In-line filtration minimizes organ dysfunction: New aspects from a prospective, randomized, controlled trial
Citation and License
BMC Pediatrics 2013, 13:21 doi:10.1186/1471-2431-13-21Published: 6 February 2013
Infused particles induce thrombogenesis, impair microcirculation and modulate immune response. We have previously shown in critically ill children, that particle-retentive in-line filtration reduced the overall complication rate of severe events, length of stay and duration of mechanical ventilation. We now evaluated the influence of in-line filtration on different organ function and thereby elucidated the potential underlying pathophysiological effects of particle infusion.
In this single-centre, prospective, randomized controlled trial 807 critically ill children were assigned to either control (n = 406) or filter group (n = 401), the latter receiving in-line filtration for complete infusion therapy. Both groups were compared regarding the differences of incidence rates and its 95% confidence interval (CI) of different organ dysfunction as defined by the International Pediatric Sepsis Consensus Conference 2005.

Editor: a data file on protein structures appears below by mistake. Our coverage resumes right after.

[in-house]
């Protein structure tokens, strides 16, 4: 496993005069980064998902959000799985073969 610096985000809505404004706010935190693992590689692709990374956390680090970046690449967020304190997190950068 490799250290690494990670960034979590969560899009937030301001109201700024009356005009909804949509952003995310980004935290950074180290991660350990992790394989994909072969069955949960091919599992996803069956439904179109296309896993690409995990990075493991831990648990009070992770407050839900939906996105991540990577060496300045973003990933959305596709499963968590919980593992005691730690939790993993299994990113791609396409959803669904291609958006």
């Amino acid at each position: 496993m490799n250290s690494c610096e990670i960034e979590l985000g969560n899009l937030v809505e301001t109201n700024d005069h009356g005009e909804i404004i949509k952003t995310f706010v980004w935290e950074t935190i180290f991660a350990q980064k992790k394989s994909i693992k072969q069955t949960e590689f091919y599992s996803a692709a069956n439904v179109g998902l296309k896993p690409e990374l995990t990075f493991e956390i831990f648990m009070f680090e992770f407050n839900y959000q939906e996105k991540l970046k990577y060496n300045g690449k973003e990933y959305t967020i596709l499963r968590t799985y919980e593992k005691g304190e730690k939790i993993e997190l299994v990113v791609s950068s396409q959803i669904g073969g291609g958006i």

The incidence rates of respiratory (−5.06%; 95% CI, −9.52 to −0.59%), renal (−3.87%; 95% CI, −7.58 to −0.15%) and hematologic (−3.89%; 95% CI, −7.26 to −0.51%) dysfunction were decreased in the filter group. No difference was demonstrated for the occurrence rates of cardiovascular, hepatic, or neurologic dysfunction between both groups.
In-line filtration has beneficial effects on the preservation of hematologic, renal and respiratory function in critically ill patients. The presented clinical data further support our hypothesis regarding potential harmful effects of particles. In critically ill patients infused particles may lead to further deterioration of the microcirculation, induce a systemic hypercoagulability and inflammation with consecutive negative effects on organ function.
ClinicalTrials.gov number; NCT00209768